Middle aged woman wearing a sun hat

Do I need to wear a large, heavy, compression dressing after my facelift?

A common question asked during consultation for facelift surgery is what the post-operative dressings will look and feel like. Many express a concern about being required to wear large, heavy compression dressings for days after surgery. They ask if this will be required after the extended deep plane facelift.

The short answer is no, for the following reasons:

  1. Compression dressings have historically been used to prevent or reduce the risk of blood accumulating under the skin after surgery, called a hematoma. Unfortunately, there is no evidence compression dressings significantly reduce the risk of hematoma formation. Instead, the use of a special local anesthesia mixture, blood pressure control during and after surgery, and meticulous surgical technique to minimize the transection of blood vessels are the best ways to minimize the risk of hematoma formation (1), (2), (3), (4).

  2. Tight compressive dressings can reduce blood flow to the skin, which can harm wound healing.

Dr. Harmon avoids tight compressive dressings after surgery for the same reason he strongly advises against icing the face or neck after the extended deep plane facelift. Like compressive dressings, cooling of the skin after surgery can reduce blood flow to the skin, thereby harming wound healing.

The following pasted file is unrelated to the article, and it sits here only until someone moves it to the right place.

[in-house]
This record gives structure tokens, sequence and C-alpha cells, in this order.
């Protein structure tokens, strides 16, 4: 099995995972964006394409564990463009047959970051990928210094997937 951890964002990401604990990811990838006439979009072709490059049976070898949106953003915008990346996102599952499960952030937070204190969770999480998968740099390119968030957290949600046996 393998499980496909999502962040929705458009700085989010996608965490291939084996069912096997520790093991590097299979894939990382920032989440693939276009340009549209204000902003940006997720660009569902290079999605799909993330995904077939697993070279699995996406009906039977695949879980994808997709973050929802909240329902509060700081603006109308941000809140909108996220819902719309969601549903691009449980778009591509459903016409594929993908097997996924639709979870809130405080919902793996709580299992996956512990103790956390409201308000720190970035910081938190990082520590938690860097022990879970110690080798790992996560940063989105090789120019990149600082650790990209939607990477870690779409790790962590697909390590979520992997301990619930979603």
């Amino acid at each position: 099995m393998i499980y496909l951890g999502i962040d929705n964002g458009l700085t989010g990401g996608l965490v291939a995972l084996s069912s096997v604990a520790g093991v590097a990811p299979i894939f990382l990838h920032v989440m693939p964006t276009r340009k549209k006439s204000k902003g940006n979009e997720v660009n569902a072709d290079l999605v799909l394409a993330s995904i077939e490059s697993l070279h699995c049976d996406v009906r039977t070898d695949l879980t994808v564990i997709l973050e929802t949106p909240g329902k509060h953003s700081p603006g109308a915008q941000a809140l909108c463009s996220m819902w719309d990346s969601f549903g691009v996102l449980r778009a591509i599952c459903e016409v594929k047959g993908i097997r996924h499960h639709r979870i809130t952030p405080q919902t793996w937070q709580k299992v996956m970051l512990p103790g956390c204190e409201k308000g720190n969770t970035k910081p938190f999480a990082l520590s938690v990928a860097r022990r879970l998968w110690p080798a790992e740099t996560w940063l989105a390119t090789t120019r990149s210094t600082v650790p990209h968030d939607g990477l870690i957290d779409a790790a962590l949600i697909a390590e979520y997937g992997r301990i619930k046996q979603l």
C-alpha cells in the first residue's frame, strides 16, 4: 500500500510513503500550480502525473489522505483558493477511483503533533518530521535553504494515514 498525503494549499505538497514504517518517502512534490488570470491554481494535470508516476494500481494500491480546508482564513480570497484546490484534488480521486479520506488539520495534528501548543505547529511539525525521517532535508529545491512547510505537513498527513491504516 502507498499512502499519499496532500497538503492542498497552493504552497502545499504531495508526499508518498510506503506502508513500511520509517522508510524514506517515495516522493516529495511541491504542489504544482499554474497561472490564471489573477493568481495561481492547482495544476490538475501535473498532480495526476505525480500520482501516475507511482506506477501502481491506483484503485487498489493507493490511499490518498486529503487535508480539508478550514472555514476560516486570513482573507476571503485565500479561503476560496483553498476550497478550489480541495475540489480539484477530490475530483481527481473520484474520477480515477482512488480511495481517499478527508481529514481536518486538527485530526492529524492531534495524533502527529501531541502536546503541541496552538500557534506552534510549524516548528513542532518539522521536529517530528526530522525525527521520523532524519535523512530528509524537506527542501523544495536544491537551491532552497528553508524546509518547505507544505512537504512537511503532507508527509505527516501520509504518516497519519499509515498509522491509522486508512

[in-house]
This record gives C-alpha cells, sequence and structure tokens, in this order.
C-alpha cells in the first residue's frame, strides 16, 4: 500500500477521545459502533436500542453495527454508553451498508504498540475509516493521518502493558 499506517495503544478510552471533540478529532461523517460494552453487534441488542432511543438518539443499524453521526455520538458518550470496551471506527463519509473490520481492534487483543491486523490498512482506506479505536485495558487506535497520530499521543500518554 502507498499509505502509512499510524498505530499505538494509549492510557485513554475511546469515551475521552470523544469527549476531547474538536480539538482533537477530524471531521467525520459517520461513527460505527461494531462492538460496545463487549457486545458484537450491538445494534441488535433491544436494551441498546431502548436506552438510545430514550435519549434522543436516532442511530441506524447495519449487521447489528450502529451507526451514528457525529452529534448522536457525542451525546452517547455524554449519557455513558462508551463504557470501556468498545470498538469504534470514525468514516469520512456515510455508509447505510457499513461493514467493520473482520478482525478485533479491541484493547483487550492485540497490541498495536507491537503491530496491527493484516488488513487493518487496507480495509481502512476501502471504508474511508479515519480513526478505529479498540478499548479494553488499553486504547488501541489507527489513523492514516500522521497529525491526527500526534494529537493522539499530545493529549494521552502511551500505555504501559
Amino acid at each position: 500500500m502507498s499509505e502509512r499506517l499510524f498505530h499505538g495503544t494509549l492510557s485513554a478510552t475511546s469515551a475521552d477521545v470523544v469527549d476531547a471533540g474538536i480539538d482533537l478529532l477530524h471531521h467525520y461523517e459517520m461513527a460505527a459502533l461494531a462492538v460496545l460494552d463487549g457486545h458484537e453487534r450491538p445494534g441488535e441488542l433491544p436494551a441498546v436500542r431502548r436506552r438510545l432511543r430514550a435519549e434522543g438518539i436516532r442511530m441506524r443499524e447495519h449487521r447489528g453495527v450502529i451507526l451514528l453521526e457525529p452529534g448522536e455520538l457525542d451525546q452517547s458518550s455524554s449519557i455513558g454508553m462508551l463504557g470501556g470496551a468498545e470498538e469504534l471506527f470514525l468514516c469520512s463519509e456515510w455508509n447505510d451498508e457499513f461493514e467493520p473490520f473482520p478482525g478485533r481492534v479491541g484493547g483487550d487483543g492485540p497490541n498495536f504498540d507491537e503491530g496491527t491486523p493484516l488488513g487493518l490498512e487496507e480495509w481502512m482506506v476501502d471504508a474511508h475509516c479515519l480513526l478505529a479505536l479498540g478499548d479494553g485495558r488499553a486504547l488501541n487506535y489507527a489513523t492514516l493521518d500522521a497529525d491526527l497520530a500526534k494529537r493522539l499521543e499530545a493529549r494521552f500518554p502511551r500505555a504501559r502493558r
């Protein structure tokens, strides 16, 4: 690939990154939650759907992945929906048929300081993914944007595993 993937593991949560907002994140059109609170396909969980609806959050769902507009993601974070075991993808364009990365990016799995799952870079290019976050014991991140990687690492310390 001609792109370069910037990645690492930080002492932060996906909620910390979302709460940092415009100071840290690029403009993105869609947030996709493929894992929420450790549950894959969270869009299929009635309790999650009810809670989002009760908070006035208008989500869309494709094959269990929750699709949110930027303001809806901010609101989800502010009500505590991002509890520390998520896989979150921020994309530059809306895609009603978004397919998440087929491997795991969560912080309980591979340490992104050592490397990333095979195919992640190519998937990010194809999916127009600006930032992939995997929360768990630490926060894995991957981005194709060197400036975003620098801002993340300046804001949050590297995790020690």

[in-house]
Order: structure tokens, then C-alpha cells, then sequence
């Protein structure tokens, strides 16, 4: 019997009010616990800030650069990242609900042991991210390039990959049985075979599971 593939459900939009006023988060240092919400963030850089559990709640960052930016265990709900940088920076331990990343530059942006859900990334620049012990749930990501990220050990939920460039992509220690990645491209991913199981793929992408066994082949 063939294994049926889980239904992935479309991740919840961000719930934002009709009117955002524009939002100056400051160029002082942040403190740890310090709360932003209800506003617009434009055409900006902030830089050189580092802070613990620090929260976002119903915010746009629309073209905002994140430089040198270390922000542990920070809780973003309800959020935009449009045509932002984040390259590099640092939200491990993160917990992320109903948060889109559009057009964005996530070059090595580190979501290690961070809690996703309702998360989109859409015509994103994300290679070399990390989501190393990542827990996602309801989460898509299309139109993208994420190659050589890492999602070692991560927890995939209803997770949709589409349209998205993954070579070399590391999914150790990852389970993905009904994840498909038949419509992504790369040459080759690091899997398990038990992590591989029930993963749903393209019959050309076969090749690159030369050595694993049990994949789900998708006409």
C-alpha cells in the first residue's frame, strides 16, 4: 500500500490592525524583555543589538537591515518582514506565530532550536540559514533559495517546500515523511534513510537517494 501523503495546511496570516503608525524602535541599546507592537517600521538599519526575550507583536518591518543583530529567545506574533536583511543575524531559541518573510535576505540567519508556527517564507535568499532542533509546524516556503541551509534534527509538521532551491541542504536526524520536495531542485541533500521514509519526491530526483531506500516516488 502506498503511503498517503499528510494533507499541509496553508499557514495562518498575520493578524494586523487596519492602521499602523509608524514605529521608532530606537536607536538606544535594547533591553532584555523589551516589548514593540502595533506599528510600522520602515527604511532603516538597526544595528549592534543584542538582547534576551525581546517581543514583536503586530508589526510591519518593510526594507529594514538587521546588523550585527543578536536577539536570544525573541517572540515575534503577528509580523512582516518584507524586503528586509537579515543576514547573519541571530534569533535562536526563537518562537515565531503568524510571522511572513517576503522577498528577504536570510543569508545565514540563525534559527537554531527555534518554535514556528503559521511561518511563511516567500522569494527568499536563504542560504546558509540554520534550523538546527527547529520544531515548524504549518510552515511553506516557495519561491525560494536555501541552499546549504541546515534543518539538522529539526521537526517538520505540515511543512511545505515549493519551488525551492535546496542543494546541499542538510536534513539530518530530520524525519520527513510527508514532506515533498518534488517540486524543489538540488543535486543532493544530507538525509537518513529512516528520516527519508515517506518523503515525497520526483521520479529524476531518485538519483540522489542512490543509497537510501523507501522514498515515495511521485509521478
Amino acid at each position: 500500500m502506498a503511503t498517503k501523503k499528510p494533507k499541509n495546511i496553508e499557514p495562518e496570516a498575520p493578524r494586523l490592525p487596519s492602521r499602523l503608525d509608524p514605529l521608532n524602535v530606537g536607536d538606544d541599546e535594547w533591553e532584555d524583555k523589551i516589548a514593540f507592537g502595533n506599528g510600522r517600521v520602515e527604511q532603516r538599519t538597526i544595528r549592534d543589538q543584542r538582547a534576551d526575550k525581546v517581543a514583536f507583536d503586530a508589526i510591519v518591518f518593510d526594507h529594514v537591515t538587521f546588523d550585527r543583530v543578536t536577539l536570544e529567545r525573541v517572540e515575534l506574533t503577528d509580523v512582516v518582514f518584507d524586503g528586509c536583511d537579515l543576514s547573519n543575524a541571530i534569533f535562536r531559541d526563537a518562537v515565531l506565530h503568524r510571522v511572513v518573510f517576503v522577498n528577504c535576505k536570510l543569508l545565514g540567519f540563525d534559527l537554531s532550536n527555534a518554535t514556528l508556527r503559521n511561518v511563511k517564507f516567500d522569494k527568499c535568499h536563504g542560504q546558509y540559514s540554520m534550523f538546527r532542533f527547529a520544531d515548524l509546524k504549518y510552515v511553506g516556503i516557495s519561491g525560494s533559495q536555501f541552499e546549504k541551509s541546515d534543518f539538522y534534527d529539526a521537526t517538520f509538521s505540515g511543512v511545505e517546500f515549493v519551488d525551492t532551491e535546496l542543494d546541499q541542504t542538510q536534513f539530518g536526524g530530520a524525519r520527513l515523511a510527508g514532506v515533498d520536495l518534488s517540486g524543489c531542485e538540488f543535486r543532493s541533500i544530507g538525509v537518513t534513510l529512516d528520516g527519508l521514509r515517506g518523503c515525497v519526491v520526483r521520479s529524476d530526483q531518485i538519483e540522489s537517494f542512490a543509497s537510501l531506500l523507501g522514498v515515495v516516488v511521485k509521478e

The dressing Dr. Harmon places over patients after facelift surgery is soft and VERY loosely fitted. It is generally removed the day following surgery. After removal, he places an ACE wrap around the head VERY loosely. This ACE wrap functions only to protect the incisions. It does not function to hold anything up or together because that is not required. The ACE wrap is generally worn day and night for 7 days then nightly only for an additional 7 days. The above protocol maximizes comfort patients while minimizing risks to patients.

References:

  1. Kleinberger AJ, Spiegel JH. What is the best method for minimizing the risk of hematoma formation after rhytidectomy? Laryngoscope. 2015 Mar;125(3):534-6.
  2. Schroeder RJ 2nd, Langsdon PR. Effect of Local Tranexamic Acid on Hemostasis in Rhytidectomy. Facial Plast Surg Aesthet Med. 2020 May/Jun;22(3):195-199.
  3. Couto RA, Charafeddine A, Sinclair NR, Nayak LM, Zins JE. Local Infiltration of Tranexamic Acid With Local Anesthetic Reduces Intraoperative Facelift Bleeding: A Preliminary Report. Aesthet Surg J. 2020 May 16;40(6):587-593.
  4. Kochuba AL, Coombs DM, Kwiecien GJ, Sinclair NR, Zins JE. Prospective Study Assessing the Effect of Local Infiltration of Tranexamic Acid on Facelift Bleeding. Aesthet Surg J. 2021 Mar 12;41(4):391-397.

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